A half-dozen corals like this were lost, all of which had been reared from small aquacultured frags.
I started to lose some of my corals and a couple of fishes for
no apparent reason. Then a couple of my clams started to look
pretty bad, including my Hippopus porcellanus. If you’ve never
heard of that one, it’s probably because it was very likely the
only one in North America. Certainly being my hardest-to-find
tank inhabitant, the owner of Clams Direct told me it was the
first one he’d ever seen after selling clams for seven years.
Over the next few days, another three fishes disappeared, a
few more corals died, my prized Tridacna crocea croaked, and
the porcellanus passed away too—I still had no idea why. I
added about five times more carbon to the tank than I would
normally run, got the skimmer running full blast, and did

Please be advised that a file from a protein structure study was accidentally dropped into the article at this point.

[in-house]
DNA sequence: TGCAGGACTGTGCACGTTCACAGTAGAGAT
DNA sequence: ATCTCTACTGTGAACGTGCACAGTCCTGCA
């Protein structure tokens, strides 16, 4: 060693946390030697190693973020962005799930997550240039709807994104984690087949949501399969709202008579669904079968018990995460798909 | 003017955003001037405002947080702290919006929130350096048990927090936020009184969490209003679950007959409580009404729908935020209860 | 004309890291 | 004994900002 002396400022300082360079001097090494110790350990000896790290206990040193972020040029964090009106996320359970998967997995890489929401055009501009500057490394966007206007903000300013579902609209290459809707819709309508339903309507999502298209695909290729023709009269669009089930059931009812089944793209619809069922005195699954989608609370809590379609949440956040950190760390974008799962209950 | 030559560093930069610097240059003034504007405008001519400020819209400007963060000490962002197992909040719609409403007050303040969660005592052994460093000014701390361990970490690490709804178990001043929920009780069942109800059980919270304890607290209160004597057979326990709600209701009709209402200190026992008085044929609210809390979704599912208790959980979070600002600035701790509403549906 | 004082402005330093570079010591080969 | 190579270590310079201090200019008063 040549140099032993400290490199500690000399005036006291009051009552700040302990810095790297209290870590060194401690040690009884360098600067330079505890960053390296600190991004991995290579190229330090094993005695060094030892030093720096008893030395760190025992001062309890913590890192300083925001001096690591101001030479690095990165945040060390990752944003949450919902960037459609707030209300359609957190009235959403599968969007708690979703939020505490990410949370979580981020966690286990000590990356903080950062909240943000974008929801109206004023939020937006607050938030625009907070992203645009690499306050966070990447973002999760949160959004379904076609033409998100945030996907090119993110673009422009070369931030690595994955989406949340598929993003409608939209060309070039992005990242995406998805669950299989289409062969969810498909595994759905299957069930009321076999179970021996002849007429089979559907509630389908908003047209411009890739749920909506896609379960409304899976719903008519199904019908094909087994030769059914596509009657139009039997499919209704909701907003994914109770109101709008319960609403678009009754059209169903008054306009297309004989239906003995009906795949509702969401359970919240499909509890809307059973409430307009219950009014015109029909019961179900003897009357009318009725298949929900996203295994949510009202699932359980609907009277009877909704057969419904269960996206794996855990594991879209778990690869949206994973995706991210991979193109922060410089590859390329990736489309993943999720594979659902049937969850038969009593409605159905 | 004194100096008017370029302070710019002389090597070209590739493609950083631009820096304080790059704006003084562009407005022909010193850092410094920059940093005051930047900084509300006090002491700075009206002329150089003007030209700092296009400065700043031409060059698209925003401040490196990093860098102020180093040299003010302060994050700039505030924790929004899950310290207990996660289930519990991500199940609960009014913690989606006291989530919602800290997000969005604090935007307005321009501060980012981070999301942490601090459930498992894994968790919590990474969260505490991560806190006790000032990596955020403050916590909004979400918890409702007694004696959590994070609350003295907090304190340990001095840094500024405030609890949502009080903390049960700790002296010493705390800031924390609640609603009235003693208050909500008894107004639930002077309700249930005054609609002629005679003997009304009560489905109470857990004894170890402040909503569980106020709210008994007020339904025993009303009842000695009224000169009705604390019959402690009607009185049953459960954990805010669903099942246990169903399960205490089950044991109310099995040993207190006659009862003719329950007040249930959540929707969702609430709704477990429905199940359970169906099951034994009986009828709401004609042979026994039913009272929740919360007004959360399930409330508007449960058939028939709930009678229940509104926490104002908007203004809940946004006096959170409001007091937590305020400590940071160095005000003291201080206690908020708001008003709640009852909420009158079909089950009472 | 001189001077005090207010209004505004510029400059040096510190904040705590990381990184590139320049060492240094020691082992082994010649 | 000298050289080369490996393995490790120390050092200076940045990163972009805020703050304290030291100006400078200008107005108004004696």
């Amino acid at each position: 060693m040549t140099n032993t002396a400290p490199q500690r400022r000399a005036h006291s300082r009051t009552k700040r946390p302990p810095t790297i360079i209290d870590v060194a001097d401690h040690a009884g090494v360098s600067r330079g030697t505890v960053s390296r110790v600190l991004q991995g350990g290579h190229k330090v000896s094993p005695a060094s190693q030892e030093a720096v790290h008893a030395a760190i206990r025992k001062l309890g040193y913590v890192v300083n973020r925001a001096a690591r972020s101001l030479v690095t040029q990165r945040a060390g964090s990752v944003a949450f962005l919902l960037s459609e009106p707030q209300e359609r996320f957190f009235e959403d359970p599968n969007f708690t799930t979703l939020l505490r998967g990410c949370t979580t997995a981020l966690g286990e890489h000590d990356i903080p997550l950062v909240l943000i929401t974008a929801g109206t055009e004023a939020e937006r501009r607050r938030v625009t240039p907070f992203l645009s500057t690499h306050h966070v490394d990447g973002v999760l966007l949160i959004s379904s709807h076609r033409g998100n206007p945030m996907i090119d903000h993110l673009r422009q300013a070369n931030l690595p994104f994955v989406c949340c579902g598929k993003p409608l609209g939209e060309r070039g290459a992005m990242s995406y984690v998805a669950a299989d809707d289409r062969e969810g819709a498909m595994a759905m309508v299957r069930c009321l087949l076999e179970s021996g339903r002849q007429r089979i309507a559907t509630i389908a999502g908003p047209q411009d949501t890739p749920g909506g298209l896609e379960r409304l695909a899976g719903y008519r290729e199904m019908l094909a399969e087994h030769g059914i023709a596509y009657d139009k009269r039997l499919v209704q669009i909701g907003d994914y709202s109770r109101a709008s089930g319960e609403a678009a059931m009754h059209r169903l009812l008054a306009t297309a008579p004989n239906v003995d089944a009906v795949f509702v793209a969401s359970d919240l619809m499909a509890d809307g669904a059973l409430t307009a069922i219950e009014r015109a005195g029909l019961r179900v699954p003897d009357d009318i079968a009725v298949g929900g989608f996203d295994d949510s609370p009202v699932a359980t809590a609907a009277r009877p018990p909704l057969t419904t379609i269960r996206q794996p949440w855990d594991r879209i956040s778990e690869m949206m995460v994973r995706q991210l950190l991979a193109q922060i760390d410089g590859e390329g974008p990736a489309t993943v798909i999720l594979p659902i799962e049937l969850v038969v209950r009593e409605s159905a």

two huge water changes, but nothing seemed to help. Then
it finally hit me. Everything that died was held in the same
trash can, while everything from the other cans was fine.
Despite a good washing with the garden hose and getting it
as (apparently) clean as possible, I can only guess that the
one “can of death” had some toxic residue in it that didn’t get
washed out. Maybe there was something else going on in there,
but I had no clue what.
It was agonizing—I think that practically everything in the
can had died, but at least those were the only victims. I tried to
be optimistic, since it could have been worse.
Anyway, I suppose I should give you some advice at this point.
Considering the emotional and monetary investment we place
into our reef aquariums, being prepared for a leaking tank (or
catastrophic tank failure of some kind) is something to consider.
My circumstances had forced me to go in another direction, but
I would highly recommend going with the safer alternative
Tropical Fish Hobbyist